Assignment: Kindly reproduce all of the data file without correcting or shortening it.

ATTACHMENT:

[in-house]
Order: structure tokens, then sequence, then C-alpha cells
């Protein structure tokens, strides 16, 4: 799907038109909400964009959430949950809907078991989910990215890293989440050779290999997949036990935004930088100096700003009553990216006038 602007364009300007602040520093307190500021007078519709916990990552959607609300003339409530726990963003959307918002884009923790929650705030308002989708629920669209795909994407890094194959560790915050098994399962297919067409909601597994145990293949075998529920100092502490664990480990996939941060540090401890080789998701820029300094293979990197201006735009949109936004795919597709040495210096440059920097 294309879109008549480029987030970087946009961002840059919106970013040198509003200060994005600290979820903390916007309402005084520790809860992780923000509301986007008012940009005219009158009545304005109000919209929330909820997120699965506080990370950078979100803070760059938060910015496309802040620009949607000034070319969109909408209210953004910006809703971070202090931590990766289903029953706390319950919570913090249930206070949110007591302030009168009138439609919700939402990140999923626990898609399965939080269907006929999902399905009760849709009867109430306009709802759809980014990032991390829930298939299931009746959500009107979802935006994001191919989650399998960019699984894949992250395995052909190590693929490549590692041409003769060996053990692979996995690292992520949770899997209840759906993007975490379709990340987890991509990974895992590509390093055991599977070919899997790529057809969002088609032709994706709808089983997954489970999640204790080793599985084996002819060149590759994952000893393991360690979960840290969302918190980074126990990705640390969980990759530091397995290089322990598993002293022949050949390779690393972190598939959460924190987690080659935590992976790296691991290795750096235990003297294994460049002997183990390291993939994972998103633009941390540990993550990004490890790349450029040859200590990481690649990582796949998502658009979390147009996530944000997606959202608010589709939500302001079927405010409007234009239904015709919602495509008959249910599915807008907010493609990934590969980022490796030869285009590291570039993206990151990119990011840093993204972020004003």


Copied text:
[in-house]
Order: structure tokens, then sequence, then C-alpha cells
């Protein structure tokens, strides 16, 4: 799907038109909400964009959430949950809907078991989910990215890293989440050779290999997949036990935004930088100096700003009553990216006038 602007364009300007602040520093307190500021007078519709916990990552959607609300003339409530726990963003959307918002884009923790929650705030308002989708629920669209795909994407890094194959560790915050098994399962297919067409909601597994145990293949075998529920100092502490664990480990996939941060540090401890080789998701820029300094293979990197201006735009949109936004795919597709040495210096440059920097 294309879109008549480029987030970087946009961002840059919106970013040198509003200060994005600290979820903390916007309402005084520790809860992780923000509301986007008012940009005219009158009545304005109000919209929330909820997120699965506080990370950078979100803070760059938060910015496309802040620009949607000034070319969109909408209210953004910006809703971070202090931590990766289903029953706390319950919570913090249930206070949110007591302030009168009138439609919700939402990140999923626990898609399965939080269907006929999902399905009760849709009867109430306009709802759809980014990032991390829930298939299931009746959500009107979802935006994001191919989650399998960019699984894949992250395995052909190590693929490549590692041409003769060996053990692979996995690292992520949770899997209840759906993007975490379709990340987890991509990974895992590509390093055991599977070919899997790529057809969002088609032709994706709808089983997954489970999640204790080793599985084996002819060149590759994952000893393991360690979960840290969302918190980074126990990705640390969980990759530091397995290089322990598993002293022949050949390779690393972190598939959460924190987690080659935590992976790296691991290795750096235990003297294994460049002997183990390291993939994972998103633009941390540990993550990004490890790349450029040859200590990481690649990582796949998502658009979390147009996530944000997606959202608010589709939500302001079927405010409007234009239904015709919602495509008959249910599915807008907010493609990934590969980022490796030869285009590291570039993206990151990119990011840093993204972020004003």